While economic futures and work readiness preoccupies curriculum imperatives increasingly there is discussion around the wider social issues of cultural sustainability and citizenship imperatives (Hawkes, 2002; McCarthy et al., 2004). Visual Art education, in an increasingly globalised visual world, is gaining significance, for its contribution to a wider understanding of how its multi-disciplinary inquiry strategies contribute to the wider understanding of the field of cultural production (Dewey, 1934; Bourdieu, 1977; Bracy, 2001; Emery, 2002; Freedman, 2000) Visual art education is presented as a performative site for the development of subjectivities and ethico-aesthetic understanding (Guattari, 1995) as they inform cultural meaning, society and citizenship dispositions. The paper presents the general findings of a longitudinal and case study research project into the learning outcomes of post-compulsory NSW Visual Art syllabus. These findings will be elaborated through a student who selected to inquire into her Australian identity through visual artmaking. It reveals the wide range of multi-dimensional inquiry questions and demonstrates that seeing the world through the particular or private has public benefits for the maintenance of the culturally and socially sensitive citizen.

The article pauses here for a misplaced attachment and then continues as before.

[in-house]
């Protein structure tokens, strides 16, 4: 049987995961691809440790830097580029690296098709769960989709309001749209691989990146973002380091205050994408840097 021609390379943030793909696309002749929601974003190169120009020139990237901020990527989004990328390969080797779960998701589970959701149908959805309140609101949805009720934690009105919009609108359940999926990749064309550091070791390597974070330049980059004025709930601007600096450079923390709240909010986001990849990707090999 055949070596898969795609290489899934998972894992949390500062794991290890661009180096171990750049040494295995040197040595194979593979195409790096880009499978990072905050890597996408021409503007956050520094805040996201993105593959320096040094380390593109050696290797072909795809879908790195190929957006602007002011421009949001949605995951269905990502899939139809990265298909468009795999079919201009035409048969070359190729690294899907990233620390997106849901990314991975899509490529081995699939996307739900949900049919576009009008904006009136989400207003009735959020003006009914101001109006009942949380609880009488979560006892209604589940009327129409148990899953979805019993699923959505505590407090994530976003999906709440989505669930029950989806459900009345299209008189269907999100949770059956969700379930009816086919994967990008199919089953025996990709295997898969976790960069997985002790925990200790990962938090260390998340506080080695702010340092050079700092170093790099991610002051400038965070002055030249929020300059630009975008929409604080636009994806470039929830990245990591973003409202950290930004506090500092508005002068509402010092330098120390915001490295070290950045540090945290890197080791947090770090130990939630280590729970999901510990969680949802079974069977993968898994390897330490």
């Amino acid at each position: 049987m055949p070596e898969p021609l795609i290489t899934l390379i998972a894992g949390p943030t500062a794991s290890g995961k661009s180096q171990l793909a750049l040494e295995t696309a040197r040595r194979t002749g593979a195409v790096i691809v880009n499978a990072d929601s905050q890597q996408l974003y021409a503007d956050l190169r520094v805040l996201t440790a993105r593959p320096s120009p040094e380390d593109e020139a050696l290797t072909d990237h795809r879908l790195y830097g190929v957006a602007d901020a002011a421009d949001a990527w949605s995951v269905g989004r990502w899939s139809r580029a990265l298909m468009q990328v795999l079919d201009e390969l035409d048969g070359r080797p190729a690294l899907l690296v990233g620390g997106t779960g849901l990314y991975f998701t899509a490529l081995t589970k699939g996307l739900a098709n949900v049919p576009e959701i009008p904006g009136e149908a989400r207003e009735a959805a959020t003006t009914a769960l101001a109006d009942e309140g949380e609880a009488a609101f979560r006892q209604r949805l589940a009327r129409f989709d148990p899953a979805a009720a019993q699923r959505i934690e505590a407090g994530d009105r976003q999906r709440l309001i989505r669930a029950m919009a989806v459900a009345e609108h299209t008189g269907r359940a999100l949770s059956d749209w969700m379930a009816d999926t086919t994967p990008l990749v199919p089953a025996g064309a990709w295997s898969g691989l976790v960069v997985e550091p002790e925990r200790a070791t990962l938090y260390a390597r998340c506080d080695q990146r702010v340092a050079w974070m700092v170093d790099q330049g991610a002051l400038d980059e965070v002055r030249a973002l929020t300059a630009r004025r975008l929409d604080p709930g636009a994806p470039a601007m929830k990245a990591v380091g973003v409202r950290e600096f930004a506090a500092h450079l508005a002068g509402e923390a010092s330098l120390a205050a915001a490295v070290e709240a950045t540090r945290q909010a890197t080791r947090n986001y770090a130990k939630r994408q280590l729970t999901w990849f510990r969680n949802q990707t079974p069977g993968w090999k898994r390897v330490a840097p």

Making a Difference: Multidimensional Citizenship in a Changing World: Social Educators Association of Australia Biennial Conference 2008. Conference Proceedings: SEAA Conference, Newcastle, January 2008 (Newcastle, N.S.W. 20-22 January, 2008)